In Africa, it is easy to overlook the role that women play in economic development. However, this should not be the case. According to labour statistics women are active as employment agents in Africa than in any other part of the world, and are also statistically marked as more innately and actively entrepreneurial than men in most African societies.

Women in Africa perform the majority of agricultural activities, own a third of all firms, and in some countries even comprise up to 70% of all employees. Over and above their income-earning ability, women are also central to the household economy and the welfare of their families, and they play a vital — if sometimes unacknowledged — leadership role in their communities and nations. Yet, across Africa, women face an array of barriers to achieving their full potential, from restrictive cultural practices to discriminatory laws to highly segmented labour markets. Eliminating gender inequality and empowering women could raise the productive potential of 1 billion Africans and deliver a to the continent’s development potential.

The African Development Bank is a key international institution placing gender equality at the heart of its approach to promote development in Africa. Its main directive is informed by the principle that gender equality is not just intrinsically important, but is also clinical to achieving inclusive growth and resilient societies. Its new Gender Strategy 2014-2018 is committed to helping African member countries level the economic playing field between genders, so that women and men alike can contribute to - and benefit from - social and economic development. It calls for women to have a strong voice in decision-making at all levels: the household, in the community, and at the national level. This, in turn, will enforce more representation and responsiveness in other African institutions.

The importance of improved gender equality is not only apparent within the African continent, but across the globe. Various gender-oriented approaches to development have arisen as the world better understands and quantifies the negative impact of gender disparity, all of which further emphasize the need to integrate women in the development process. One such gender approach is the Women in Development (WID) approach to interventionist development projects. The Women in Development approach calls for the integration of women into the global economy, as informed by three major feminist waves.

The first wave of feminism was the women’s suffrage movement, which originated in North America during the 19th century. The movement fought for female right to vote and the inclusion of women in political discourse. The second feminist wave sought to reconcile the remaining social and cultural inequalities women encountered on a regular basis, some of which included a lack of reproductive rights, the prevalence of sexual violence and systemic sexual discrimination. The third wave was influenced by the publication of a book entitled “Women’s Role in Economic Development” by Ester Boserup, which caused no small degree of scandal upon its release in Western development agencies and humanitarian organizations. Boserup investigated how the specialized development of labour associated in development frameworks greatly undermined the value of women’s status and work - especially in Africa and other emerging economies. It explained how women are being deprived from social benefits and economic gains as a result of this division of labour.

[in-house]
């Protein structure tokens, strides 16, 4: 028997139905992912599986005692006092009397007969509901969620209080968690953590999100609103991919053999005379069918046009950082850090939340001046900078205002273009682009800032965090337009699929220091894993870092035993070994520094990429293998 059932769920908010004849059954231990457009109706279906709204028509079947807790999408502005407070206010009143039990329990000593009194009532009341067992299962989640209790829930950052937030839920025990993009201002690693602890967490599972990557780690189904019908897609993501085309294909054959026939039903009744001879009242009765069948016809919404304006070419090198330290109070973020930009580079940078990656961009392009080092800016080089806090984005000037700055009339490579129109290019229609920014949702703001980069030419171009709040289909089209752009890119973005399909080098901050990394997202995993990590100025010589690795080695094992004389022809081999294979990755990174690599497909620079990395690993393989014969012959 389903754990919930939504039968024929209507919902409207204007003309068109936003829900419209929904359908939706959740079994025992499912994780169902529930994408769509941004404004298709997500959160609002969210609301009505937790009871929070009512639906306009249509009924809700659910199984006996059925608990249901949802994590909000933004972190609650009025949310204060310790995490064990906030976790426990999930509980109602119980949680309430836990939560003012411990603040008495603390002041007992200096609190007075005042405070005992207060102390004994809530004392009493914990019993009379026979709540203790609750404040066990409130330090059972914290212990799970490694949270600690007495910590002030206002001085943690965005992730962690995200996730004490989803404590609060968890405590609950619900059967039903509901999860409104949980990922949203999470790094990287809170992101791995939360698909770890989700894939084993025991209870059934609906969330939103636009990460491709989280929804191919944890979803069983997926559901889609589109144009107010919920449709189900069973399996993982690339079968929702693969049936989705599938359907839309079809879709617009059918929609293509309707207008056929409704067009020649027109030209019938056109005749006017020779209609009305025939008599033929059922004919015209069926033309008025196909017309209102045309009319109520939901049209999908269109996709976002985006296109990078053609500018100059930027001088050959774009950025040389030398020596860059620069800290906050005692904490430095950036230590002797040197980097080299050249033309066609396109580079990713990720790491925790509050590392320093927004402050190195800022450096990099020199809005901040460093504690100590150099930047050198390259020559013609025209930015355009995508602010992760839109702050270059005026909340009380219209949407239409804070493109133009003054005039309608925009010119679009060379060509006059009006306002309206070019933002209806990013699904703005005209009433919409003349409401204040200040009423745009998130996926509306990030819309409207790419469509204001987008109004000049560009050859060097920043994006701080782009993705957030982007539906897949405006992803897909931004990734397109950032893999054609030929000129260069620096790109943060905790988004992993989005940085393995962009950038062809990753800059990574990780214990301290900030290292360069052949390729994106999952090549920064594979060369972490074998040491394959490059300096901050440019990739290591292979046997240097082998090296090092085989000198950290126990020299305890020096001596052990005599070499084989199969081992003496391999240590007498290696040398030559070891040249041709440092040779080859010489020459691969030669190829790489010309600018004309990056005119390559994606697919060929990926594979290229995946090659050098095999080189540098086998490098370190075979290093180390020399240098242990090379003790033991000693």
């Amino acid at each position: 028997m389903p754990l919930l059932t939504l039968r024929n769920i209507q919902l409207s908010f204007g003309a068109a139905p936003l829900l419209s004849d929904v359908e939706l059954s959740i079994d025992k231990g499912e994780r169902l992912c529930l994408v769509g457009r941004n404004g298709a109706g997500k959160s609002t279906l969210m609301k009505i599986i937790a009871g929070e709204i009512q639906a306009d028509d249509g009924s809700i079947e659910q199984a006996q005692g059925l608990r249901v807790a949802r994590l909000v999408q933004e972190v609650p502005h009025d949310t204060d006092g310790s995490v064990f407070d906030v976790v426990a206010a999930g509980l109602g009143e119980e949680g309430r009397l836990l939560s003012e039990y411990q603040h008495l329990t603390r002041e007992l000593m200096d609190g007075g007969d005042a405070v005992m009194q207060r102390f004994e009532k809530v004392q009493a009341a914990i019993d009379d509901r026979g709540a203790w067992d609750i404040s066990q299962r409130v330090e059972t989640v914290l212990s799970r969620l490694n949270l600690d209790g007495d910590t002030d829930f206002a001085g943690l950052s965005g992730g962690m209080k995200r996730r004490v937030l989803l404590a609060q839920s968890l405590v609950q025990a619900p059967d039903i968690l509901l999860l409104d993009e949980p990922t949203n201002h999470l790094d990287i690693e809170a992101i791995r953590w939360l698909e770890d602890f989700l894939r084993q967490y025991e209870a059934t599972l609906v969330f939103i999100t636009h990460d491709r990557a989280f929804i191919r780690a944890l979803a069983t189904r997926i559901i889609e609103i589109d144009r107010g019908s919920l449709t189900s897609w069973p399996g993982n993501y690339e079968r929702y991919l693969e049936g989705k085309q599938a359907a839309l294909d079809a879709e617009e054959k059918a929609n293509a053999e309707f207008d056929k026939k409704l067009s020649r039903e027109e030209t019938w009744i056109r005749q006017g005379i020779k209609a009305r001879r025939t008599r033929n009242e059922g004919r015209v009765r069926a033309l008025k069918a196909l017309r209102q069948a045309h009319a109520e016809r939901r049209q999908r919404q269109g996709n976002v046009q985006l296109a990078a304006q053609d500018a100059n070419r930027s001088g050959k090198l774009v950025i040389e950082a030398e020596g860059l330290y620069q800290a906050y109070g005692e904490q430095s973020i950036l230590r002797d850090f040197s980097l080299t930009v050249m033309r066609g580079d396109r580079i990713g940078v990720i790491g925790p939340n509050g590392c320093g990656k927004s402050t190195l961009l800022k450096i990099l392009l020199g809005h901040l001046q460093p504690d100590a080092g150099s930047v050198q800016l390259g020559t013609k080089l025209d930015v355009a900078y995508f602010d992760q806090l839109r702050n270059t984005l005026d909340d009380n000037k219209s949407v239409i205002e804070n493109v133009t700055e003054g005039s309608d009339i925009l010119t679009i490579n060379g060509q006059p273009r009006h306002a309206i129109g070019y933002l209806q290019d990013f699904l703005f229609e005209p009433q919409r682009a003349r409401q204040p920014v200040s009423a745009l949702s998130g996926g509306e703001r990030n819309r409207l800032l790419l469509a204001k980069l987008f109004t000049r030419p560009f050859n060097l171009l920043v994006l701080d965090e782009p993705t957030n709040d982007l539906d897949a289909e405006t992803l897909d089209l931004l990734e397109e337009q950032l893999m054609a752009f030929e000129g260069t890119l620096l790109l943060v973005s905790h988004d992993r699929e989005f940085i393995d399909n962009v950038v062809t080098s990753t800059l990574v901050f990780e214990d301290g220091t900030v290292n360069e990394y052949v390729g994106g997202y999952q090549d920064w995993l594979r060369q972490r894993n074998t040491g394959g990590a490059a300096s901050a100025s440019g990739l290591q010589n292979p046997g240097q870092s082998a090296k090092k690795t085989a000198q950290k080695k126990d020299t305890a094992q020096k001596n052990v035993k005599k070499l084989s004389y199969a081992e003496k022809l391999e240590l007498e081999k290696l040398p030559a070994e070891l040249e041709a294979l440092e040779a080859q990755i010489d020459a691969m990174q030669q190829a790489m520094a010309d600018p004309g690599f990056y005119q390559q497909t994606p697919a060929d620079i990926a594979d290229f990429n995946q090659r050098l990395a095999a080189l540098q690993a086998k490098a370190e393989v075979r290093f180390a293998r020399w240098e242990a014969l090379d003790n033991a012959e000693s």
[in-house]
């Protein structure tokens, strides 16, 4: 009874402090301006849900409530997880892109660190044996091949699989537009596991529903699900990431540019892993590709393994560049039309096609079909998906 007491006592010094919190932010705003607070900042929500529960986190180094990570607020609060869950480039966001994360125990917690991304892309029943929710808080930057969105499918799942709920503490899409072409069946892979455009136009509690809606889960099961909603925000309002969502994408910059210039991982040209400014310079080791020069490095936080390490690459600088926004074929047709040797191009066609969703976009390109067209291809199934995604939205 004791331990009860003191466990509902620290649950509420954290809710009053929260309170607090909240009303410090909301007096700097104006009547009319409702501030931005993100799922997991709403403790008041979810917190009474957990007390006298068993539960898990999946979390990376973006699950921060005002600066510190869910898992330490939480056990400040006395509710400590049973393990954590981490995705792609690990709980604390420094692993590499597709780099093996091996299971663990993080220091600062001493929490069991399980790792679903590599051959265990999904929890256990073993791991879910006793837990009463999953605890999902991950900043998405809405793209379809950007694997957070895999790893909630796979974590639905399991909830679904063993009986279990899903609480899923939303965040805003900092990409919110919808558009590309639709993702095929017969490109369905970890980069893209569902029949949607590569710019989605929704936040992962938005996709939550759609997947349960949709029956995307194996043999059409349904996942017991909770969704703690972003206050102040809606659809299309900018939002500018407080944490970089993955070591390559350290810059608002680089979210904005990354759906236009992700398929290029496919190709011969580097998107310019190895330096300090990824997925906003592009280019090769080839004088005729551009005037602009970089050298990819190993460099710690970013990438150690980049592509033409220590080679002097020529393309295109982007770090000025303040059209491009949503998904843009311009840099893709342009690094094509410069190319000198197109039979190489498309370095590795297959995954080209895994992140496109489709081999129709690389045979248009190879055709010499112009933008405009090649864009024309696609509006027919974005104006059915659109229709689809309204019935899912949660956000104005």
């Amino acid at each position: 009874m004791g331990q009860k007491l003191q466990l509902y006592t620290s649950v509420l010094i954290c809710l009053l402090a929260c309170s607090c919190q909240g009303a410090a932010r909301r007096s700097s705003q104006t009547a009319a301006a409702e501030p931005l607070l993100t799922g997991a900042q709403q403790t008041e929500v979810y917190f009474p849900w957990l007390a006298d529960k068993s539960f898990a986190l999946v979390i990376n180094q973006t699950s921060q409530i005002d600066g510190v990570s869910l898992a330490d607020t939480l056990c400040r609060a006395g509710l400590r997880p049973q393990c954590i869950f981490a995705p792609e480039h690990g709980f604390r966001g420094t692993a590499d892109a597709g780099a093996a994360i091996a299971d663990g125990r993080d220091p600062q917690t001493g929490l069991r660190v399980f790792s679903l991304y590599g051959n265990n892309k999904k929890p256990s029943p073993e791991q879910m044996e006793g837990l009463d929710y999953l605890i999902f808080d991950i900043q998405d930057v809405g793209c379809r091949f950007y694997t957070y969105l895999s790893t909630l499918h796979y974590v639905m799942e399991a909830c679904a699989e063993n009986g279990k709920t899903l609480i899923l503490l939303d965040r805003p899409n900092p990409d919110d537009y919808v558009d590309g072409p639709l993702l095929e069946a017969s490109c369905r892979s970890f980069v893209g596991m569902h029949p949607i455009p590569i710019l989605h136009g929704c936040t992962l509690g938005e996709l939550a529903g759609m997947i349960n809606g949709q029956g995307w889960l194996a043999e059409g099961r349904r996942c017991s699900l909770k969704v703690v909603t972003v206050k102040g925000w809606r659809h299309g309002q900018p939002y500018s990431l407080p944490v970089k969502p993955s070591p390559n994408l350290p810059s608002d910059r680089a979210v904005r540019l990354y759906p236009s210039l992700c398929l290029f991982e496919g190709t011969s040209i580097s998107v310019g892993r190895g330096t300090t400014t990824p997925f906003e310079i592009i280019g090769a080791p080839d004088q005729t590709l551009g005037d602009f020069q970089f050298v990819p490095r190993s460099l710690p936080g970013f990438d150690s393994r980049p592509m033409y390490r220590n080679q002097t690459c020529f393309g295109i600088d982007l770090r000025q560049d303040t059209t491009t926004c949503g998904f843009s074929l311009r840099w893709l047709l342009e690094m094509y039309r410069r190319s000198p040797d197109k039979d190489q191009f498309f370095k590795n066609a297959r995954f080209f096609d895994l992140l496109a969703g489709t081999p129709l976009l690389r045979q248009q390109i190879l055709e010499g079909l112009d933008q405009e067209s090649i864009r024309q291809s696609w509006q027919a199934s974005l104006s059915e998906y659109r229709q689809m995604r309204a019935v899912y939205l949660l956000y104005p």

In this case, WID can be found in the Africa Development Bank's Gender Strategy, as it serves the same purpose of eradicating gender inequality. The approach establishes new ideas that prove to be practically beneficial. For instance, in a country like The Gambia, inferior national literacy levels can be a barrier for the nation to achieve its full potential. However, it has taken steps in line with WID that have stemmed gender inequality in most of its local communities, as well as helping to educate the nation. It launched a Girls Education Initiative in 1988 and still continues to place heavy emphasis on integrating young girls into the school system.

Thankfully, such efforts haven’t gone unrecognized and appear to be paying dividends as Fatima Tambajang, the country's current Vice President and Minister of Women's Affairs was recently named African Woman of the Year. If approaches like WID or the country's Girls Education Initiative never existed, it would leave many to doubt if a woman could ever rise to become minister, let alone Vice President.

The Women In Development approach is not only essential to gender, but also to development. As it stands, it has integrated women into the workforce and increased personal and economic productivity levels, improving their lives of millions of people and entire nations. There is no limit to how far this approach can go – all we need to do is harness it so that it can be more effectively brought to scale.


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